A thought experiment featured in the book illuminates one of Singer’s key points. The experiment goes something like this: You’re walking by a pond when you notice a very young child struggling in the water, unable to get out. If you do nothing, she’ll likely drown. Wading into the water would be easy and safe for you, but there’d still be a cost: You’d ruin your expensive new shoes and clothes.

Would you venture into the water? Virtually everyone would say yes. Singer’s point is that you face similar choices every day, but most of the people who need your help aren’t on the route of your daily walk. They might be separated from you by many miles. From a moral perspective, does that distance make a significant difference?

While there has been considerable debate on the merits of his arguments, nobody can question the book’s influence. Shortly after its publication, Singer launched The Life You Can Save, an organization dedicated to facilitating effective altruism. While effective altruism has garnered its share of criticism, it is difficult to argue that the book behind the movement’s thinking has not been influential.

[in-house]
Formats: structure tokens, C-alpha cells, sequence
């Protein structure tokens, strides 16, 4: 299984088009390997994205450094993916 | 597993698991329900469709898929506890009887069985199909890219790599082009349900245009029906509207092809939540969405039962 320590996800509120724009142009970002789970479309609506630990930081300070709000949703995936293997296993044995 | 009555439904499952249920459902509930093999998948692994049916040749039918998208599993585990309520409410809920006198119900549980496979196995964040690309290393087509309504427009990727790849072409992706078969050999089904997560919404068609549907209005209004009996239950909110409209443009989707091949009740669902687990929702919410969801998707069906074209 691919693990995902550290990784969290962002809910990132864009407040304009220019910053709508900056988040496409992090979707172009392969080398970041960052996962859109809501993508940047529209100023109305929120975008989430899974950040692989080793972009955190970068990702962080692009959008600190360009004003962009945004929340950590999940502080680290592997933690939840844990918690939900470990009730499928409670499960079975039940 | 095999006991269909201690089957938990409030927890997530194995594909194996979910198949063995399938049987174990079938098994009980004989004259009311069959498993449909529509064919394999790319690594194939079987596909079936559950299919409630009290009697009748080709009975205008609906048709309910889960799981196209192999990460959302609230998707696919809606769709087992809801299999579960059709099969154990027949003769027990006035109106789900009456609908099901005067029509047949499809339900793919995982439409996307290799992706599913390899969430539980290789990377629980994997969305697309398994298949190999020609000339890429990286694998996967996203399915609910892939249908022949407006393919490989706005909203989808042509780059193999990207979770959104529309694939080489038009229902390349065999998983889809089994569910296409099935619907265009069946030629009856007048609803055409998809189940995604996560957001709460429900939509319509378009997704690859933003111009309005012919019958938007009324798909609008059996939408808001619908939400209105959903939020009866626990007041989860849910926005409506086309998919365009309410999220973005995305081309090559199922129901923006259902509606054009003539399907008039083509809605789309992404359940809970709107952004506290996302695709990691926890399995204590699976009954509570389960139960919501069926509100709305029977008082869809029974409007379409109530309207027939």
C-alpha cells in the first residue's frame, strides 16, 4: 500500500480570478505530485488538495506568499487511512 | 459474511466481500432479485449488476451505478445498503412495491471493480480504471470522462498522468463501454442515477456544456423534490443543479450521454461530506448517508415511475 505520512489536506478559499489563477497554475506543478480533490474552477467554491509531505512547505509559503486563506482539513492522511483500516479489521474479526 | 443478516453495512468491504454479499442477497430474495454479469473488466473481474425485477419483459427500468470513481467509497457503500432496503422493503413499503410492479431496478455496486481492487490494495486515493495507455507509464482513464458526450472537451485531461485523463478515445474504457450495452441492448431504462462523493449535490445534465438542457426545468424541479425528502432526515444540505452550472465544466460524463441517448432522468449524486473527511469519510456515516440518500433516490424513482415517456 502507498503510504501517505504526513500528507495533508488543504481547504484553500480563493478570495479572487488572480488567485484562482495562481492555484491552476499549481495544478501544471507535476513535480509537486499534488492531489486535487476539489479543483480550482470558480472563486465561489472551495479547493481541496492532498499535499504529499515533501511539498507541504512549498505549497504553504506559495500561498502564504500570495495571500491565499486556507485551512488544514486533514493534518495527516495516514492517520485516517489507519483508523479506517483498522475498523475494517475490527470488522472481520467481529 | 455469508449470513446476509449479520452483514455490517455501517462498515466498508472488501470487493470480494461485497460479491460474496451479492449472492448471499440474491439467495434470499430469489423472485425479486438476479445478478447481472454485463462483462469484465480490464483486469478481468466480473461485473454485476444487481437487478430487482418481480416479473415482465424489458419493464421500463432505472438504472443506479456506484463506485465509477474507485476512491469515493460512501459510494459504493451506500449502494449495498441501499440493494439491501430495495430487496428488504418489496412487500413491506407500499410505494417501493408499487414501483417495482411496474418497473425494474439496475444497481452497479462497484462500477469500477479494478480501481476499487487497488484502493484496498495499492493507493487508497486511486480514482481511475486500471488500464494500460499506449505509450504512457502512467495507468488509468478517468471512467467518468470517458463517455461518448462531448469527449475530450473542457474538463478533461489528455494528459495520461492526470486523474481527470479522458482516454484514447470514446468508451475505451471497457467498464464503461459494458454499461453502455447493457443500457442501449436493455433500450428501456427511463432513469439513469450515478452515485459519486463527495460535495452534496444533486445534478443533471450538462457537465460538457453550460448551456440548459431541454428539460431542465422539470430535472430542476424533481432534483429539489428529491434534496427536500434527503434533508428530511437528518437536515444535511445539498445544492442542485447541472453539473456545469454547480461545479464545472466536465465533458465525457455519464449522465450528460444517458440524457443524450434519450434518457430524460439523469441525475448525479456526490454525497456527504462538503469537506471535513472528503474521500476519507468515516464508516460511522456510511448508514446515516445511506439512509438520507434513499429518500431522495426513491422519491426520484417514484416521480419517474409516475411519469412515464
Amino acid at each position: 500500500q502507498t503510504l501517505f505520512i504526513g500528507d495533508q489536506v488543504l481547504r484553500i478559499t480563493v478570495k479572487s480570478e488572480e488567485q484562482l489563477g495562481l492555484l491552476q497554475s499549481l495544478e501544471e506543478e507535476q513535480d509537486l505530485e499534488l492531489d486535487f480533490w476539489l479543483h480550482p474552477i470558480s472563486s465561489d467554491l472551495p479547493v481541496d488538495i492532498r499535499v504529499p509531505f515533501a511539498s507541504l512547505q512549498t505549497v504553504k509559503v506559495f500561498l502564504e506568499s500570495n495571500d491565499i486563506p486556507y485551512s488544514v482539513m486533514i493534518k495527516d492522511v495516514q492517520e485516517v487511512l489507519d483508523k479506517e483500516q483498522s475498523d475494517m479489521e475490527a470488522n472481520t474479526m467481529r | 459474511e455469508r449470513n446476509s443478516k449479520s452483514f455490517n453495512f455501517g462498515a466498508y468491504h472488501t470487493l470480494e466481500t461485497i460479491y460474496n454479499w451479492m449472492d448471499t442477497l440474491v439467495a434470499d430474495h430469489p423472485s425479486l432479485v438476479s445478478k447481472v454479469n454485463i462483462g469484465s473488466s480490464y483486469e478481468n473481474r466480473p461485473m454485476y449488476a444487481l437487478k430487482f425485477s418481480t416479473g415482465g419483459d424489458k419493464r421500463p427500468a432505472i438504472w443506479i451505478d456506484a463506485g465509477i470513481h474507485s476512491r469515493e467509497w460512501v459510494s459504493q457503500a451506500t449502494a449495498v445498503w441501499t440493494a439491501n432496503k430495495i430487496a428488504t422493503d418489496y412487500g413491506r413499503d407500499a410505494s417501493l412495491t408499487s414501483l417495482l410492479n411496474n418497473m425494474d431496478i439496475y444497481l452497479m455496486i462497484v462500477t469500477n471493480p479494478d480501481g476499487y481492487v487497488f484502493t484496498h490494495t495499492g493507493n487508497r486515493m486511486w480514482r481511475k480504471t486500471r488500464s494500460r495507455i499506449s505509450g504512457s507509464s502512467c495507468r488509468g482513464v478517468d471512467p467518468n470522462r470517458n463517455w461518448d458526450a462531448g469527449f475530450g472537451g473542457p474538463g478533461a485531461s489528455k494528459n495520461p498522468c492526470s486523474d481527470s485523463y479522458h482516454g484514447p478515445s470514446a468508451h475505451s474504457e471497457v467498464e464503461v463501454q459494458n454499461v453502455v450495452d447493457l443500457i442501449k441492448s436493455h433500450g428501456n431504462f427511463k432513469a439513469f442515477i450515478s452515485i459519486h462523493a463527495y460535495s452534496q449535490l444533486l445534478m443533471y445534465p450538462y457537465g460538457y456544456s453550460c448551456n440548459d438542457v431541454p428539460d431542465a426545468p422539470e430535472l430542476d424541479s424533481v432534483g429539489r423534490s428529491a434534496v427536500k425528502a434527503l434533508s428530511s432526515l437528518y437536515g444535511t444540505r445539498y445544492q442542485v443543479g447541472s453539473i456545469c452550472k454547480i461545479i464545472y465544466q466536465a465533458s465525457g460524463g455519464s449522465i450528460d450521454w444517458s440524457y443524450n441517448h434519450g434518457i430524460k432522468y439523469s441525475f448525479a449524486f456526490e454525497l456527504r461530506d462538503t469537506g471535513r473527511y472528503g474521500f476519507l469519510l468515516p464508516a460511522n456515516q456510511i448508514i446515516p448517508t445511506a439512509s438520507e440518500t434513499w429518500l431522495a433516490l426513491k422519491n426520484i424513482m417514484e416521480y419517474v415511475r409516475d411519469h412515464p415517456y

The Idea of Justice by Amartya Sen

Amartya Sen is an Indian economist and philosopher highly regarded for his work with Capability theory, welfare economics, and the causes of the 1943 Bengali famine. He won the 1998 Nobel Prize in Economics. His work has influenced new approaches to measuring the successes and failures of government policy beyond mere GDP, including the Capability approach

His 2009 book The Idea of Justice, dives into questions of justice, perfection, and progress. In particular, he examines the theory of justice put forth by American philosopher John Rawls. While Dr. Sen defends many of Rawls’ basic ideas, he objects to Rawls’ focus on the ideal state of justice at the expense of being able to judge existing states of society which may be imperfect.

His most practical takeaways are his support for thinking of justice as a progressive concept rather than a perfect state we either have or do not have. His admiration for Adam Smith’s “impartial observer” — a thought-experiment character who can judge a single situation without bias — is also very easy to translate into day-to-day life.